I’m getting dizzy reading the Week 2 reviews of Chip Kelly’s offense.
Week 1 echo chamber: It’s so fast and rough. I like it. Give me more, and harder.
Week 2 EC: It’s so fast and rough. I like it. Give me more, and harder. But careful, you might chafe yourself and be caught with your pants down.
Not my sexual innuendoes, but the 180-but-not-really-a-180 the media is doing.
Phil Sheridan, now eating your babies with the Worldwide Leader, questions Kelly’s clock management and pace:
If this past Monday was the NFL version of the Los Angeles Lakers’ Showtime, a breathtaking display of the potential of Kelly’s up-tempo offense, then this was an unnerving exhibition of the risks that come with it. When the offensive precision isn’t quite there, it can misfire and place enormous pressure on the Eagles’ defense.
Against San Diego on Sunday, the Eagles just kept winging deep passes to DeSean Jackson until he caught one. The run game disappeared. The defense might as well have had the offensive line coach running it. Kelly got into the red zone with a chance to win the game, failed to involve LeSean McCoy, mismanaged the clock and didn’t know he could use a timeout to keep Vick in the game for a crucial play after an injury stoppage.
The Eagles spent the short week between the Washington win and this game answering questions about just how fast and efficient and downright unstoppable their offense was. Now they have an even shorter week to ponder how they could score 30 points and never have control of a game. Reid, who drafted and signed most of these Eagles, will be here Thursday night with his 2-0 Kansas City Chiefs.
Again, I’ll remind you: Sheridan is largely questioning the effectiveness of Kelly’s offense… as in, it may be too effective.
And then, like his former colleague Bob Brookover, he questions the time of possession thing:
A couple of weeks ago, Kelly gave an impromptu lecture on the meaningless (to him) time-of-possession stat. On Sunday, the Chargers held the ball for 40:17, the Eagles for just 19:43.
No, no, no. Kelly told you this– it has nothing to do with time and everything to do with plays. The Eagles are often going to lose the time of possession game. On Sunday, they lost the snap battle, too– that’s the issue. Chip doesn’t care about the clock. If the opposing defense is on the field for 20 minutes and faces 80 plays and his defense is on the field for 40 minutes and faces 60 plays, Kelly would be fine with that. Count the plays– don’t look at the clock.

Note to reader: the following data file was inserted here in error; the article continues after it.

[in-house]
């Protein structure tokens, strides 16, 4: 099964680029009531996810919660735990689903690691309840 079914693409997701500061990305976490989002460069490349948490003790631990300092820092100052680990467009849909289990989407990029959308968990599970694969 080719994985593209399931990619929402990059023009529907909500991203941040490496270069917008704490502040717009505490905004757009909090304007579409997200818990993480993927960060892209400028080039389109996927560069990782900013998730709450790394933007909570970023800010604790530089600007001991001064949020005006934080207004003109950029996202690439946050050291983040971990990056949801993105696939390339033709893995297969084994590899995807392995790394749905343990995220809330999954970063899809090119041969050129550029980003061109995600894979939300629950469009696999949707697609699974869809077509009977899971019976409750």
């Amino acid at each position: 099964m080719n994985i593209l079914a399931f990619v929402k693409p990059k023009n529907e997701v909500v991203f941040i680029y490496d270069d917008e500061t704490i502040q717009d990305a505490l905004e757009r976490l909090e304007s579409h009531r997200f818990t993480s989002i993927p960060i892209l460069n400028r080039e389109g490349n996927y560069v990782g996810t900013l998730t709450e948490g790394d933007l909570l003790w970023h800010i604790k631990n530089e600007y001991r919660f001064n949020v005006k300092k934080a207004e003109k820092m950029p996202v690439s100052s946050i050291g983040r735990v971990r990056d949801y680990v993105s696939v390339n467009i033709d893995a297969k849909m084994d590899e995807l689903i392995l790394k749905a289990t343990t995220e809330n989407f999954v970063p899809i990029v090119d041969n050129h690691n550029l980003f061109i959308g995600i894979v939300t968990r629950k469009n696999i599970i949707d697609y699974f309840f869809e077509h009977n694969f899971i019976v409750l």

But what really gets the head spinning is that when the speed of the offense is questioned, it’s usually quickly followed up with something like this, also from Sheridan:
The Eagles made every kind of mistake possible Sunday — bad penalties, dubious coaching decisions, totally inept defensive coverage, dropped touchdown passes — and still lost by just three points. That’s a testament to just how effective Kelly’s offense is.
That offense might be the single best unit in the NFC East — certainly, none of the defenses has made a strong case for themselves through two games. It would be a shame to squander a prime season in the careers of Michael Vick, LeSean McCoy and DeSean Jackson.
So 8-8 might have seemed overly optimistic before the season. Now it seems reasonable, and the division seems winnable. A victory against Kansas City would go a long way toward keeping that possibility alive.
He just raved about the offense and said they could win the NFC East.
None of what Sheridan wrote is wrong, but the whole undertone that Kelly’s offense may be too fast is just ridiculous at this point. This is
a good problem to have not a problem.
I’m waiting for the Chip Kelly’s Offense is Dangerously Good headline. I know it’s coming.